Antimicrobial herbs for diarrhea
Infections are the most common cause of acute diarrhea and some cases of chronic diarrhea as well. Herbs can kill bacteria, parasites, and yeast that commonly cause diarrhea. Based on traditional medicine, several herbs are used to kill diarrhea causing infections.
Commonly used herbs for diarrhea
The following herbs for diarrhea work by various mechanisms. Some of the herbs have significant research to support them while others were selected because of their long history in herbal medicine.
Different species of Psyllium are used as bulking agents. The seeds contain mucilage that absorbs waters and forms a gel. Research shows psyllium reduces diarrhea by increasing the number of normal stools while decreasing watery stools.2,3 This helps reduce water loss and provide better bowel control to reduce “accidents”. Although psyllium lacks significant antimicrobial action, it is useful for infectious diarrhea because it helps controls symptoms without having any suppressive effects on diarrhea like some antisecretory herbs.
Like psyllium, slippery (Ulmus rubra) elm contains some of the highest concentrations of mucilage in herbs and is thus an excellent bulking agent for both diarrhea and constipation. Herbalist use slippery elm as a demulcent for various inflammatory conditions of the digestive tract. Unlike psyllium, slippery elm is also nutritious. Historically, early settlers made it into a gruel and fed to people with sensitive digestive tracts convalescing from serious ailments. Slippery elm lacks clinical trials but remains on of the top demulcents and bulking agents used by herbalists.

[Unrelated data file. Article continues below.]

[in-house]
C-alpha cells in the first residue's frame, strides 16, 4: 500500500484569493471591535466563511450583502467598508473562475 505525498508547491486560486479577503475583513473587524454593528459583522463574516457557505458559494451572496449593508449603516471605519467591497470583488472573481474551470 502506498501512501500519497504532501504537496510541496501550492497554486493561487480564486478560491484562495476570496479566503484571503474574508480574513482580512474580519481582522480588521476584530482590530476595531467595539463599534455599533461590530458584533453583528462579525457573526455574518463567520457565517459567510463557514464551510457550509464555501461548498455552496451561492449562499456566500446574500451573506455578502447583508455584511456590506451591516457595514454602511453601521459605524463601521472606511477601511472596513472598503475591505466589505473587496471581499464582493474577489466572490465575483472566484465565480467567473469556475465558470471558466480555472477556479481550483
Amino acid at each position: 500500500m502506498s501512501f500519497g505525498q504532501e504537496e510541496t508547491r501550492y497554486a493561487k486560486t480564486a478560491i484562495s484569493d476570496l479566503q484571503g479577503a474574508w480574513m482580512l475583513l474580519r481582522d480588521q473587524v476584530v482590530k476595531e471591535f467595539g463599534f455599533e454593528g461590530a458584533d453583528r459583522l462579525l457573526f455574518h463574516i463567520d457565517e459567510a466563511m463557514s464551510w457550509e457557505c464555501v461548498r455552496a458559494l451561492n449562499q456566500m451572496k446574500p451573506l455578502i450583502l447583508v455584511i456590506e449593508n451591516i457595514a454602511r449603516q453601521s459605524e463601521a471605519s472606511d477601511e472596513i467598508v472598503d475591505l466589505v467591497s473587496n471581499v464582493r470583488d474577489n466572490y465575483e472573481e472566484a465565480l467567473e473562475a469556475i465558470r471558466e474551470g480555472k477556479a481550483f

Flaxseed (Linum usitatissimum) extracts proved effective against diarrhea. Like psyllium and slippery elm, flaxseeds contains mucilage that absorbs water thus acting as bulking agent. In addition, flaxseed appears to possess antisecretory and antimotility effects that may be mediated via calcium channels.4
In North America, first nation’s people have long used Goldenseal (Hydrastis canadensis) to treat various infections and inflammation of the mucous membranes. In particular, goldenseal is one of the herbs for diarrhea caused by infections. Goldenseal contains berberine, an antimicrobial alkaloid that exhibits activity against diarrhea causing infections including Escherichia coli, Shigella5,6 and giardia.7,8 Moreover, berberine possess antimotility actions and reduces visceral pain by inhibiting mu- and deltoid- opioid receptors.9–11
Different species of oak trees are used in herbal medicine for their astringency. Oak extracts have a strong suppressive action on diarrhea. The oak tannins react with proteins on the surface of mucous membranes to decrease intestinal permeability and reduce bleeding. In particular, gallotannins possess antisecretory activity by inhibiting CaCC.12 Because oak is one of the most astringent herbs it is usually reserved for serious diarrhea.